Toyota had some good news to report this morning — that it earned $1.7 billion in the last three months of 2009.
But problems continue to accumulate for the Japanese automaker.
The latest: It acknowledged today that some of its recent Prius models have a brake design problem that, as the Associated Press puts it, can make it feel like the brakes aren't working when the vehicle is on a bumpy or slippery surface.
According to The New York Times:
Toyota's manager in charge of quality, Hiroyuki Yokoyama, said the company had identified the problem and corrected the glitch for Priuses sold since late January. He said the company was still considering what actions to take for cars already on the road and had not ruled out a recall.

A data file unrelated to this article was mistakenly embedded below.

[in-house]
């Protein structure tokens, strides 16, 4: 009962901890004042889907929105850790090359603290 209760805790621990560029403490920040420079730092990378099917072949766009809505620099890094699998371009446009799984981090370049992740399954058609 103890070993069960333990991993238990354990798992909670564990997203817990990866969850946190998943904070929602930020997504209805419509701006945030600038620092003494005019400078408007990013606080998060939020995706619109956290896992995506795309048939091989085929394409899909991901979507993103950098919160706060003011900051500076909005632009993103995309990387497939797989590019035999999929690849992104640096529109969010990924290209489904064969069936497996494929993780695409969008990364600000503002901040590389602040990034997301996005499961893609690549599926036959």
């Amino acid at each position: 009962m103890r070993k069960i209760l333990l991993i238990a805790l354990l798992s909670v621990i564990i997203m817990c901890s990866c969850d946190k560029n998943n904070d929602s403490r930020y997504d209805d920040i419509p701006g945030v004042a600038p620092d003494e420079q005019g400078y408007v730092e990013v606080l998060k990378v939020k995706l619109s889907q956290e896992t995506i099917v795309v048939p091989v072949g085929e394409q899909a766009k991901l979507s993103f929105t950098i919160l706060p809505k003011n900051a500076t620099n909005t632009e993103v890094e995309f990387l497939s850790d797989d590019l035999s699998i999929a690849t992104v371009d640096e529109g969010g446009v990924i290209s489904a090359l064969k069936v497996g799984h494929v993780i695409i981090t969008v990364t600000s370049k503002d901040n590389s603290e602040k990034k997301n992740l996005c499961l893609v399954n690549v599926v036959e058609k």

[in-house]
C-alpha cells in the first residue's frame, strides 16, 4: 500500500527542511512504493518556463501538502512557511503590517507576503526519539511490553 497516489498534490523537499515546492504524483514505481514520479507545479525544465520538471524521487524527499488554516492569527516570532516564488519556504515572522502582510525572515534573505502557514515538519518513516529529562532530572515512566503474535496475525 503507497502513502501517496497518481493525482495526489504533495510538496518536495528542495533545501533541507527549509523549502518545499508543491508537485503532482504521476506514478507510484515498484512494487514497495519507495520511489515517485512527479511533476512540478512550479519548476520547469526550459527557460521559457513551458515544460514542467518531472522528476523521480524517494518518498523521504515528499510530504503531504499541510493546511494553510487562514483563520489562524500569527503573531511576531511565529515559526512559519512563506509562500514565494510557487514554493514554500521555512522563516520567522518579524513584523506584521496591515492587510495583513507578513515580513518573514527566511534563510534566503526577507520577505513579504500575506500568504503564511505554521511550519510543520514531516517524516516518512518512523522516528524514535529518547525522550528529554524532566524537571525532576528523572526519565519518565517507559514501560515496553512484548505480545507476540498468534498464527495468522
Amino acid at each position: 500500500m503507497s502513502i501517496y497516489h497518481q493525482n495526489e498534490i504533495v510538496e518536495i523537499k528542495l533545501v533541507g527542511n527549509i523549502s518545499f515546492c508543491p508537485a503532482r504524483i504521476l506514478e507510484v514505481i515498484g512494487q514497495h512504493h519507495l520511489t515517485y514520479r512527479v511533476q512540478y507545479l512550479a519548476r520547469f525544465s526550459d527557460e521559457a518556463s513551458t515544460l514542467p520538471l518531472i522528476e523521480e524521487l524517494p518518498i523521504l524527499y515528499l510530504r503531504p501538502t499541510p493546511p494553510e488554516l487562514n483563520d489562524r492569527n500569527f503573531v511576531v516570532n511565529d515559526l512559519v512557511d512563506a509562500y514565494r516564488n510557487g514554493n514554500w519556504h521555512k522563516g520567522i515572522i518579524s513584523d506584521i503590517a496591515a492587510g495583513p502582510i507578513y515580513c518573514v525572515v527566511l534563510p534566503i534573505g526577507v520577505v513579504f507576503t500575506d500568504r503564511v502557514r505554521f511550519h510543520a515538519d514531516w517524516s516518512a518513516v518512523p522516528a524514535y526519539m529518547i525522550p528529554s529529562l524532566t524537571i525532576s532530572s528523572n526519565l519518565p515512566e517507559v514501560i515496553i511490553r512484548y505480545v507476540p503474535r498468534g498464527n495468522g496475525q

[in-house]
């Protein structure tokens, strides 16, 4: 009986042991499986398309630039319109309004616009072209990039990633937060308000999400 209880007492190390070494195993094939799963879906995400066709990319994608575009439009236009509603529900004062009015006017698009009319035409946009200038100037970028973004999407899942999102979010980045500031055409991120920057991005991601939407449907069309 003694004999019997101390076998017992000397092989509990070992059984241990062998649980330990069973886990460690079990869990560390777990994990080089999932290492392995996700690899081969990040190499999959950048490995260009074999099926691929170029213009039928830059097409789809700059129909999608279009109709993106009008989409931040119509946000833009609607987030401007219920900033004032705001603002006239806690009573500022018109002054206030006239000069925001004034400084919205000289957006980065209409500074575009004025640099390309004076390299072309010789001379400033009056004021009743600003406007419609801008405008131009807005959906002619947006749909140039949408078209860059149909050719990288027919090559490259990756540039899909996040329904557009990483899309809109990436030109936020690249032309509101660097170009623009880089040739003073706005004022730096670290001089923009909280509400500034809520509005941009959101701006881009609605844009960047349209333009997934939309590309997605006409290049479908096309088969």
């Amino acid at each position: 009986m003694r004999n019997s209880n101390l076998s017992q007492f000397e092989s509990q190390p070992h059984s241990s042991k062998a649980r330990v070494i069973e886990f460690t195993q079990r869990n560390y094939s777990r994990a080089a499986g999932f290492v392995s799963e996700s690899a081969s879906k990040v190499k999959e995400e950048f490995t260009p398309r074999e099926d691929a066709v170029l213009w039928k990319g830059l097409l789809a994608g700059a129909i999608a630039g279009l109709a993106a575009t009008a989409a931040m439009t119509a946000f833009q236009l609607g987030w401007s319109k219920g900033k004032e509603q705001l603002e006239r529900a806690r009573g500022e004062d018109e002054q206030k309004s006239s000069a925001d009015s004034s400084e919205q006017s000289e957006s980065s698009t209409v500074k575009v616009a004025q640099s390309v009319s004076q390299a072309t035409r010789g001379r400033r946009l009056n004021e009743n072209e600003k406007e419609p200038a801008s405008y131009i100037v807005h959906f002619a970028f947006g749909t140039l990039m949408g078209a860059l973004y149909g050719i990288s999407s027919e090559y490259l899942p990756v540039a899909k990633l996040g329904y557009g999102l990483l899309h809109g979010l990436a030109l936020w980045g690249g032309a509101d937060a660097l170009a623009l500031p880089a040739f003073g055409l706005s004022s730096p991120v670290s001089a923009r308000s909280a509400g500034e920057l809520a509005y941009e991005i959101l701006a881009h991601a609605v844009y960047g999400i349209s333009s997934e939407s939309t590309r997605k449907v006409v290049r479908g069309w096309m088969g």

This news comes on top of the worldwide recall of several million Toyota vehicles because of sticky accelerators that could cause them to surge.
Update at 9:32 a.m. ET. The Associated Press just moved this "alert":
Transportation Department opens investigation into brake problems in 2010 Toyota Prius.
Here's a quick (unscientific) question:
(We'll keep the question open until noon ET on Friday.)
Meanwhile, there are also questions about how the National Highway Traffic Safety Administration has been handling the problems at Toyota, as NPR's Brian Naylor reported on Morning Edition:
Toyota Acknowledges Prius Brake Problem; Safety Agency Faces Questions
The Washington Post reports today that: "Federal regulators uncovered stark evidence that some Toyota cars accelerated unexpectedly more than two years ago. But neither the government's safety agency nor the automaker apparently recognized at the time how broad the dangers would turn out to be."